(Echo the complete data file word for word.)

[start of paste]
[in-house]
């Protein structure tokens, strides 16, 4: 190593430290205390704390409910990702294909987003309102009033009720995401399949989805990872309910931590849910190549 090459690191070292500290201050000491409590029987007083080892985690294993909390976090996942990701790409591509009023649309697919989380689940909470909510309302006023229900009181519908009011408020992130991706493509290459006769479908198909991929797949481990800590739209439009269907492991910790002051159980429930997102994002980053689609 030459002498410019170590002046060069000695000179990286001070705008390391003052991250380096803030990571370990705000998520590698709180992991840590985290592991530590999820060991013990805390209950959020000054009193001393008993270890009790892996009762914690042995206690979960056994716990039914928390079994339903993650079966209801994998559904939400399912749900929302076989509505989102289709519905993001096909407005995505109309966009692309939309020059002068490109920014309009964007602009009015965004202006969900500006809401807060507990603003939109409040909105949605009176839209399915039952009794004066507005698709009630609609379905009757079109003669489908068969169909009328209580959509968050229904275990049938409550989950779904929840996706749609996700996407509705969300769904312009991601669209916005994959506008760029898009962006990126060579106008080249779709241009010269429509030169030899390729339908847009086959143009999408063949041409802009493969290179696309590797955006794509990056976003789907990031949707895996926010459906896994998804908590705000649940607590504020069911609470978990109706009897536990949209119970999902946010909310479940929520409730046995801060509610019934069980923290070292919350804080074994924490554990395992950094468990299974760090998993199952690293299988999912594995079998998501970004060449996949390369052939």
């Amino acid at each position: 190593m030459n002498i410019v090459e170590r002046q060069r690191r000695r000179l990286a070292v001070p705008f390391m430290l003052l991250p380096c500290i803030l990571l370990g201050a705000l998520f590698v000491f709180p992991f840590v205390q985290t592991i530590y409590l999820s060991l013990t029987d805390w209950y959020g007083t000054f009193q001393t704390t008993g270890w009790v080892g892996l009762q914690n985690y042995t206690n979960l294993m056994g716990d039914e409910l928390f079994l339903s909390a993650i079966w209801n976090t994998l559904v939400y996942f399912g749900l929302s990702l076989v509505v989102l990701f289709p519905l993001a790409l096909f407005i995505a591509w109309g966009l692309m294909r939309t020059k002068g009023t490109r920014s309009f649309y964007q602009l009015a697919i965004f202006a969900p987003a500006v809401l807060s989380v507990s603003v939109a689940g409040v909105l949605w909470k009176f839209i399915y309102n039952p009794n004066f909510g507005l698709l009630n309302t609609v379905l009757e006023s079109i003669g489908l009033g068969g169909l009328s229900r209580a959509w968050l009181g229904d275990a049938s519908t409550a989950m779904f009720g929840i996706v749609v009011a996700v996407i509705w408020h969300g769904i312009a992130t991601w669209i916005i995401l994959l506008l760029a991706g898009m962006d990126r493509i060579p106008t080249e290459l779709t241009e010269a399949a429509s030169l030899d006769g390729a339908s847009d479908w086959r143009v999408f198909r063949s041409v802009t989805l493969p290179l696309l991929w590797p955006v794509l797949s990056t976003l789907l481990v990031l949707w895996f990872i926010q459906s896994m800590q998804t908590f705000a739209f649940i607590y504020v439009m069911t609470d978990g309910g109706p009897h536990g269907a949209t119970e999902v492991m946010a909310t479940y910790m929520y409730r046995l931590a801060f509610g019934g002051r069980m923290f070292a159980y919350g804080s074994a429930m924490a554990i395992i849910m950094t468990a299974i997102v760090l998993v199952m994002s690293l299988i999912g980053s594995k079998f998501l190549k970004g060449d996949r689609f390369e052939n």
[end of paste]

[in-house]
């Protein structure tokens, strides 16, 4: 190593430290205390704390409910990702294909987003309102009033009720995401399949989805990872309910931590849910190549 090459690191070292500290201050000491409590029987007083080892985690294993909390976090996942990701790409591509009023649309697919989380689940909470909510309302006023229900009181519908009011408020992130991706493509290459006769479908198909991929797949481990800590739209439009269907492991910790002051159980429930997102994002980053689609 030459002498410019170590002046060069000695000179990286001070705008390391003052991250380096803030990571370990705000998520590698709180992991840590985290592991530590999820060991013990805390209950959020000054009193001393008993270890009790892996009762914690042995206690979960056994716990039914928390079994339903993650079966209801994998559904939400399912749900929302076989509505989102289709519905993001096909407005995505109309966009692309939309020059002068490109920014309009964007602009009015965004202006969900500006809401807060507990603003939109409040909105949605009176839209399915039952009794004066507005698709009630609609379905009757079109003669489908068969169909009328209580959509968050229904275990049938409550989950779904929840996706749609996700996407509705969300769904312009991601669209916005994959506008760029898009962006990126060579106008080249779709241009010269429509030169030899390729339908847009086959143009999408063949041409802009493969290179696309590797955006794509990056976003789907990031949707895996926010459906896994998804908590705000649940607590504020069911609470978990109706009897536990949209119970999902946010909310479940929520409730046995801060509610019934069980923290070292919350804080074994924490554990395992950094468990299974760090998993199952690293299988999912594995079998998501970004060449996949390369052939």
């Amino acid at each position: 190593m030459n002498i410019v090459e170590r002046q060069r690191r000695r000179l990286a070292v001070p705008f390391m430290l003052l991250p380096c500290i803030l990571l370990g201050a705000l998520f590698v000491f709180p992991f840590v205390q985290t592991i530590y409590l999820s060991l013990t029987d805390w209950y959020g007083t000054f009193q001393t704390t008993g270890w009790v080892g892996l009762q914690n985690y042995t206690n979960l294993m056994g716990d039914e409910l928390f079994l339903s909390a993650i079966w209801n976090t994998l559904v939400y996942f399912g749900l929302s990702l076989v509505v989102l990701f289709p519905l993001a790409l096909f407005i995505a591509w109309g966009l692309m294909r939309t020059k002068g009023t490109r920014s309009f649309y964007q602009l009015a697919i965004f202006a969900p987003a500006v809401l807060s989380v507990s603003v939109a689940g409040v909105l949605w909470k009176f839209i399915y309102n039952p009794n004066f909510g507005l698709l009630n309302t609609v379905l009757e006023s079109i003669g489908l009033g068969g169909l009328s229900r209580a959509w968050l009181g229904d275990a049938s519908t409550a989950m779904f009720g929840i996706v749609v009011a996700v996407i509705w408020h969300g769904i312009a992130t991601w669209i916005i995401l994959l506008l760029a991706g898009m962006d990126r493509i060579p106008t080249e290459l779709t241009e010269a399949a429509s030169l030899d006769g390729a339908s847009d479908w086959r143009v999408f198909r063949s041409v802009t989805l493969p290179l696309l991929w590797p955006v794509l797949s990056t976003l789907l481990v990031l949707w895996f990872i926010q459906s896994m800590q998804t908590f705000a739209f649940i607590y504020v439009m069911t609470d978990g309910g109706p009897h536990g269907a949209t119970e999902v492991m946010a909310t479940y910790m929520y409730r046995l931590a801060f509610g019934g002051r069980m923290f070292a159980y919350g804080s074994a429930m924490a554990i395992i849910m950094t468990a299974i997102v760090l998993v199952m994002s690293l299988i999912g980053s594995k079998f998501l190549k970004g060449d996949r689609f390369e052939n």